23 December 2015

Faster than a DC Bullet: Project Crisis!, Part XXXV: Countdown to Final Crisis: 51...50...49...48...47...46...45...44...43...42...41...40...39...

A little belated, but up at USF I've got a review of the Doctor Who: Short Trips Monthly reading Foreshadowing, featuring my favorites, the Eighth Doctor and Charley.

Comic trade paperback, 295 pages
Published 2008 (contents: 2007) 

Borrowed from the library
Read March 2015
Countdown to Final Crisis: 51...50...49...48...47...46...45...44...43...42...41...40...39...*

Writers: Paul Dini, Jimmy Palmiotti & Justin Gray, Tony Bedard, Adam Beechen, Sean McKeever
Story Consultant: Keith Giffen
Pencillers: Jesus Saiz, Jim Calfiore, Carlos Magno, David Lopez, Tom Derenick, Manual Garcia, Dennis Calero
Inkers: Jimmy Palmiotti, Dennis Calero, Mark McKenna, Jay Leisten, Don Hillsman, Alvaro Lopez, Andre Pepoy, Jack Purcell, John Stanisci
Letterers: Travis Lanham, Pat Brosseau, Jared K. Fletcher, Rob Leigh, Phil Balsman, Ken Lopez
Colorists: Tom Chu, Rod Reis, Guy Major, Pete Pantazis

And so begins the long run to Final Crisis, with the beginning of a miniseries disowned seemingly by everyone involved. In retrospect, this had pretty much nothing at all to do with Final Crisis, or less than nothing, even. But it begins with us following a number of parallel plotlines: two of the Rogues on the run for murdering (or not murdering, it's very unclear) Bart Allen, the fourth (I think) Flash; Jason Todd and Donna Troy being recruited to scour the multiverse (recently revealed to exist, or perhaps re-exist, in 52); Holly Robinson, friend of Catwoman (and former Catwoman herself) joining the Amazons along with a reformed Harley Quinn; Jimmy Olsen investigating the deaths of the New Gods; Darkseid is playing with action figures; and Karate Kid and Una (who used to be Duo Damsel who used to be Triplicate Girl) of the Legion of Super-Heroes traveling the 21st century in search of... something.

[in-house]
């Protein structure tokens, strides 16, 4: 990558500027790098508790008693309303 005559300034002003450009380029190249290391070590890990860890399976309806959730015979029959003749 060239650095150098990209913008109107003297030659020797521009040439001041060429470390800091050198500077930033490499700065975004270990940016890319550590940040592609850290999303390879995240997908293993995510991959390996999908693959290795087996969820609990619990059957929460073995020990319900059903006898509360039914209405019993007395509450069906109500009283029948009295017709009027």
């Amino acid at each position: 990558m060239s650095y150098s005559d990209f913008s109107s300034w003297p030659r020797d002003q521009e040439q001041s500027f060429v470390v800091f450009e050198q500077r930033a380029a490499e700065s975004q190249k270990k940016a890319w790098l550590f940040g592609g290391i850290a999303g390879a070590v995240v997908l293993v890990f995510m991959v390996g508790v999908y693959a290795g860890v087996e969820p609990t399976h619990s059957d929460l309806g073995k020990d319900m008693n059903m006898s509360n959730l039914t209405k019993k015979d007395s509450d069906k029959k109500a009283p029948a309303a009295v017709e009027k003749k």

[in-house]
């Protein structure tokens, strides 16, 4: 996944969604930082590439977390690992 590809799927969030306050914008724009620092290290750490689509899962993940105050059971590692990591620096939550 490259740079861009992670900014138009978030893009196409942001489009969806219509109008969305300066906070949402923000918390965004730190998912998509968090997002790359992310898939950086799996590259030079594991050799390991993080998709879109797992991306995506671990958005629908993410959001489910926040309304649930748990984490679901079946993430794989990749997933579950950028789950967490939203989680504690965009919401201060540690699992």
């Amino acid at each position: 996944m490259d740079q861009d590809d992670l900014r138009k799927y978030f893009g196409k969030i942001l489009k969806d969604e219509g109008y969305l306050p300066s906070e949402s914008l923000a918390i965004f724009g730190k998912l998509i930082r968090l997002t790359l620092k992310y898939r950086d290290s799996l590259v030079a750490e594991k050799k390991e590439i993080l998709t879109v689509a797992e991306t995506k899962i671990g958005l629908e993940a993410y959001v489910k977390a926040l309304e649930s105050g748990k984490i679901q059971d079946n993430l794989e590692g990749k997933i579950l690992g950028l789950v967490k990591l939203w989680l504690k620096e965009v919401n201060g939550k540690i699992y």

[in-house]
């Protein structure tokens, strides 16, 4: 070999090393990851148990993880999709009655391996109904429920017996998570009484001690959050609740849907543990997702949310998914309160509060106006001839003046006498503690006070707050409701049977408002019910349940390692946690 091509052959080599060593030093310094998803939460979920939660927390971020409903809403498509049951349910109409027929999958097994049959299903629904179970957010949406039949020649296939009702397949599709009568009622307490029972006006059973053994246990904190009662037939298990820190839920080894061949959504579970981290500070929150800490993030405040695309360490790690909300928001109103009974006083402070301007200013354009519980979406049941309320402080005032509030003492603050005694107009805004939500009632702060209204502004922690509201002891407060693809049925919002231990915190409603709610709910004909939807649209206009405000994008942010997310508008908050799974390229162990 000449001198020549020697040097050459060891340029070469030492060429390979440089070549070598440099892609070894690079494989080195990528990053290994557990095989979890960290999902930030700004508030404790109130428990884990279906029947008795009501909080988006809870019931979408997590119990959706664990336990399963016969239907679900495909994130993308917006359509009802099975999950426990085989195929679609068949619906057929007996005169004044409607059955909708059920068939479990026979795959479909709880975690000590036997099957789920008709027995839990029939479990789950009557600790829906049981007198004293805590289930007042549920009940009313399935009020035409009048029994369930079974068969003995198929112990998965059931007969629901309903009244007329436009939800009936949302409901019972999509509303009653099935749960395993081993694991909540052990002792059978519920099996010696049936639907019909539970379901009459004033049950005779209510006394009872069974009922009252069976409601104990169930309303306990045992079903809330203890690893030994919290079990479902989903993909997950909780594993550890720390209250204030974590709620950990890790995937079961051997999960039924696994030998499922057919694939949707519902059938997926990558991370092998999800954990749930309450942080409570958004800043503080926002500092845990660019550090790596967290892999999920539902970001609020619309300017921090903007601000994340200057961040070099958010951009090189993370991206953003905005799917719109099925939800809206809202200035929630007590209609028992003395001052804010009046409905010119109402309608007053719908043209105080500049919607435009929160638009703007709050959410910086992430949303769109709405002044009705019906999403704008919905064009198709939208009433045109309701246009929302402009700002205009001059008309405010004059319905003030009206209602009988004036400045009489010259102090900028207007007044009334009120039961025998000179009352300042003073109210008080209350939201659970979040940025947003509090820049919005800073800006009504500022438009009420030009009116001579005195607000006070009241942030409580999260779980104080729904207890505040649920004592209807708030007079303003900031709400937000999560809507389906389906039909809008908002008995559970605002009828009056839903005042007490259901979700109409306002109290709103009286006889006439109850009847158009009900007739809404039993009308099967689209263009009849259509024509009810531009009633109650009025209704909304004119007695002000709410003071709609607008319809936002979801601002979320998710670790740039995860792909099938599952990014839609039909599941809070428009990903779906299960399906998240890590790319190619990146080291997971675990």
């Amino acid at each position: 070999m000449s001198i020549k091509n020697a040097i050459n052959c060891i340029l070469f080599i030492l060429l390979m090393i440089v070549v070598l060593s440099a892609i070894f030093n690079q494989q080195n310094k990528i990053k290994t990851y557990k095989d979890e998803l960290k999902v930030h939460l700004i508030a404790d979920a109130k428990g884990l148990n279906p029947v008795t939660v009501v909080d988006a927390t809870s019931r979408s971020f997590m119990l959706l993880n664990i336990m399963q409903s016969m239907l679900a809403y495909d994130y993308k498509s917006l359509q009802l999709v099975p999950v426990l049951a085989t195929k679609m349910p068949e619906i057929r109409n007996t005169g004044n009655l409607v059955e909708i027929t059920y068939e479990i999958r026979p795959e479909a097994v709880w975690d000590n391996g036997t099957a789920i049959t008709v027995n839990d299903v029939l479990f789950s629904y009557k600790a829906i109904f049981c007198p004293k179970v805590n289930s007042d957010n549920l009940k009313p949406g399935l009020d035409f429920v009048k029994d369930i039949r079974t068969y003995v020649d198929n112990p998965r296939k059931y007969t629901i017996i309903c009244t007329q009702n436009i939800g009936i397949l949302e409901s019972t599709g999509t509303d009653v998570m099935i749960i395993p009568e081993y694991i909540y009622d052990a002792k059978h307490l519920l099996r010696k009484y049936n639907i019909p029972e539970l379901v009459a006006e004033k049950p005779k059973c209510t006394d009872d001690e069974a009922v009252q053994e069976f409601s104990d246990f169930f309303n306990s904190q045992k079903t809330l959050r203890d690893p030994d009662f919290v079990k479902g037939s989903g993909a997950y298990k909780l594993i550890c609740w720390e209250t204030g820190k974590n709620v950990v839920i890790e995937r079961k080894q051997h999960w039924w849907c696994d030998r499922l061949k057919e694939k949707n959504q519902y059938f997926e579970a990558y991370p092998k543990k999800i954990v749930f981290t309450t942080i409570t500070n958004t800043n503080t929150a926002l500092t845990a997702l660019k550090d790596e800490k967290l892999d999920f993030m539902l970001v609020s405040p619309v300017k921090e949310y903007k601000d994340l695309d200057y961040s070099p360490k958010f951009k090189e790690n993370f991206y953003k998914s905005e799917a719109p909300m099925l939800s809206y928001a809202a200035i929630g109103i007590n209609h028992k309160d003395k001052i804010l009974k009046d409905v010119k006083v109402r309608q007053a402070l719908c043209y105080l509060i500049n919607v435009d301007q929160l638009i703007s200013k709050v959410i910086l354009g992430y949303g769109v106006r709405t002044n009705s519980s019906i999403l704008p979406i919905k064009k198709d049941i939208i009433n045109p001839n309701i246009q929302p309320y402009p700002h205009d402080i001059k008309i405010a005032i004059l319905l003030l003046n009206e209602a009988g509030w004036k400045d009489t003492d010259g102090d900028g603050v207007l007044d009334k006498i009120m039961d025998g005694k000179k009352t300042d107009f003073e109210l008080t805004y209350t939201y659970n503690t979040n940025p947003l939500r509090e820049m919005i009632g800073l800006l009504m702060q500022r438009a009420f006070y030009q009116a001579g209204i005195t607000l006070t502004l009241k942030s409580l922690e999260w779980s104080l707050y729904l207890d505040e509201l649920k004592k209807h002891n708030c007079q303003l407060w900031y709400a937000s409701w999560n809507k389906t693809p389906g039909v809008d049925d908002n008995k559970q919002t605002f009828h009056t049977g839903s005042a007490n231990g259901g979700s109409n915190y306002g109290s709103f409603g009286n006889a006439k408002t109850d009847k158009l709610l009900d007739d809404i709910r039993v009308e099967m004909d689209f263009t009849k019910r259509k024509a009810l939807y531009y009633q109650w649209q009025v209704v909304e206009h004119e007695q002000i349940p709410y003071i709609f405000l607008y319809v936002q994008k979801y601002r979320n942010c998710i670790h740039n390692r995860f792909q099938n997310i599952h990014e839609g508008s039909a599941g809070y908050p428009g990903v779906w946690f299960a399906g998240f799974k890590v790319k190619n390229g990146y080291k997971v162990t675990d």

Despite also being a weekly series of 52 issues, this is pretty different from 52 in one key way. While each issue of 52 corresponded to a week, this series has no such chronological restriction; each issue covers a short span of time, and is pretty much picked up right after in the next one. This gives Countdown to Final Crisis a certain energy that actually made it a pretty enjoyable read, as each issue is a series of crazy events that throws you right into the next issue's series of crazy events, with no time to reflect on what's going on.

Which is good, because what's going on doesn't always make a lot of sense. Countdown weaves in and out of some other comics (most notably, I think, The Lightning Saga, Amazons Attack, and the death of Bart Allen), none of which I've actually read. Sometimes you can follow it, but sometimes you can't at all-- though I gather from reading on-line that the links to The Lightning Saga with Karate Kid were incoherent even to people who'd read both. Why is Karate Kid on a quest? How did he get sick? None of these things that seem like they are important to this story are actually explained in it; I finally figured it out by reading the character description in volume two!

And then there are the incoherences within the series, like the fact that none of the writers and artists seem to be on the same page about many of the details of the Rogue plotline, where things such as their powers, appearances, and plight fluctuate between each issue collected here. And I think Jimmy Olsen does the same thing essentially three times!

But it's all so fast, the book almost gets away with it... for now. I'll admit I had fun reading this, and didn't think it was quite as bad as the world made it out to be.

Yes, that's damning with faint praise.

Next Week: More counting down in the second volume of Countdown to Final Crisis!

* The cover, and much of the Internet, claims that this book is called Countdown to Final Crisis, Volume One, but if I've learned anything from graduate school, it's how to read a title page, and this is clearly what the title page says, as cumbersome as it might be!

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